“You know all these?” Krisnavn asked Tamesen, who anyway had ears that were twitching.

“Aye, I know them, or of them. I’ll tell you though, I’ve never ventured farther north than Mo Ria.”

“How open would you say they are to attack?”

Tamesen laughed. “As open as sails when Jaja’s breath blows. To my knowing, each is set just into a river, close to its sea-gate.”

“So would you say it’s possible to attack, say, five of these and yet not cross the path of their fleeing boats?”

“You’re saying for us to circle around them? Then you’re assuming they’ll flee to Liënershi? Aye, and likely they will. Crying to Mama. No, I can give no answer till you say how you intend to attack. See, if we’re pulling up to a wharf, men clambering ashore, arrows flying with maces swinging maybe? No, I’ll tell you now, we can’t do that. But then, see, if we’re to sit pretty in our boats and from there shoot off several arrows that mostly will hit, so we can be off? Aye, we can do that, and easy. I can give you six in a run like that. Though we’ll have to sail west around Liënershi to do it, and leave South Eskin Head to the last.”

“How long will it take us?” Krisnavn asked.

“Some of those holds are days apart,” Tamesen said.

“How long?” Krisnavn persisted.

“See, there are seas between them.”

“How long?”

“Well, if I say of the longest? That’s Ul Dlida to South Eskin Head—”

“Tamesen, how long will it take? And give me the days from South River and back.”

Detah could see Tamesen was counting, but he was using the old Alisime way. She could have calculated it faster using the granary-system.

“Thirteen days,” he said after an age of turning down fingers and muttering and transferring his numbers from one hand to the other, then having to count each finger again. “Aye, I’d say thirteen at the first. But I’d be happier to add three days to that. Best not to have Mistress Nod trip us.”

“So that’s what we’ll do,” Krisnavn said. Then he turned back to Detah. “What was it you said of the eblann claiming your Hegrea as Sauën’s Daughter?”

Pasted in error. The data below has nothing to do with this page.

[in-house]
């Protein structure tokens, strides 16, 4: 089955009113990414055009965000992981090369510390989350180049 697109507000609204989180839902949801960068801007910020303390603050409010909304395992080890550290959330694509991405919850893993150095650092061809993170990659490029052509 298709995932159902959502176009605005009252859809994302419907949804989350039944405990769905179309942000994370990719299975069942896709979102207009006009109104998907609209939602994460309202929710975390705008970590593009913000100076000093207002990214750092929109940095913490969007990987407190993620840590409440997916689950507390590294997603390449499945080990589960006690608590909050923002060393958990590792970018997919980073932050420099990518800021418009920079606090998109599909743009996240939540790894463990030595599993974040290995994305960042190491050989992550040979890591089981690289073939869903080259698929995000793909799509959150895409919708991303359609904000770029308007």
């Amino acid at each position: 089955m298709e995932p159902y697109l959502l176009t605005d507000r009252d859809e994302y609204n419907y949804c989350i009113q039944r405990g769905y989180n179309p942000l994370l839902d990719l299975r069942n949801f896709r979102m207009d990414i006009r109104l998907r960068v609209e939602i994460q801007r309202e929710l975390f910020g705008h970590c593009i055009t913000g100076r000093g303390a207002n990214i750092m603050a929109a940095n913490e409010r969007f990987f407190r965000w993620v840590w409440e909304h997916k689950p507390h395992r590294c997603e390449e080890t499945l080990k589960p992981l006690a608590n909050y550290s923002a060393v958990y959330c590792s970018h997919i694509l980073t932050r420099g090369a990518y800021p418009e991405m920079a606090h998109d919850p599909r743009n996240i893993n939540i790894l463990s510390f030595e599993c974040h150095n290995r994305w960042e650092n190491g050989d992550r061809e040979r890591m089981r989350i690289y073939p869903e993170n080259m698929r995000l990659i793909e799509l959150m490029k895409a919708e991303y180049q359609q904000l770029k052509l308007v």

Detah didn’t understand the question or its relevance. She frowned. “It was just that: that she’s the sun’s daughter. The sun is our Mistress Inspiration, and Mistress Hegrea, an eblan, was exceptionally inspired. Besides, she’s also pale to look upon, so they liken her to the sun. Then again, our grain-women say when their grain ripens fast that Mistress Hegrea has walked through their fields.”

“And those caves back there face east?” Krisnavn said. “Facing Sauën as she rises from her bed.”

“As she’s born of Mistress Nod’s waters,” Tamesen corrected.

Krisnavn waved away the difference. “You’d agree,” he asked Detah, “if your Alsime see Mistress Hegrea as Sauën’s daughter, so might the Kerdolan see their Head of Kerdol?”

“I suppose, aye. She must have been mighty inspired to create the granaries. And she’d likely be seen as the sun’s daughter, ripening the grain. But I can’t say for certain. I know none of their stories.”

“But she will be at one of those caves to see Sauën rise from the sea on their feast-day? There to greet her ‘mother’?”

“I’d say that without doubt,” Detah agreed.

“And you agree with what Eblan Erspn says, that the deaths and attacks on your granaries are the Mistress Sauën loudly proclaiming that she has some other purpose for them?”

“He didn’t say it quite like that.”

“Yet he believes these attacks are a message from her?”

“Aye.” She changed her position, grown numb from sitting so long on the wooden plank.

“So what of the Head of Kerdol? What might she think when six of her trading holds are destroyed? Might she think that her mother Sauën is here delivering a message to her? That perhaps their trading days are done? That she has some other plan for the Head? That it’s time to surrender?”

“I do see what you’re saying.”

“So when we attack, at sunrise, at whatever the name of their feast, she’ll offer us no defence, but a surrender. How many months to—what is it?—your Send-Off Feast?”

“Five,” Detah said.

She ought to have been happy. They’d found a way of not killing the woman—if, indeed, such were possible (ought she to mention that to Krisnavn? But she kept quiet of it)—yet she kept seeing Drea, standing at the heart of that Kerdolak tumun, Krisnavn’s glint-headed spear driving deep through her.


Megovis liked how the land didn’t rock. How, when he sat, the stool didn’t rise. How there was no cold spray to sting his eyes. And how now he had room to stretch out his legs. They sat in Krisnavn’s command room, talking through the finer points of their planned campaign. And, though now released from Krisnavn’s service, Detah sat with them.

“We’ll need more arrowheads, with fire-metal points,” Krisnavn said.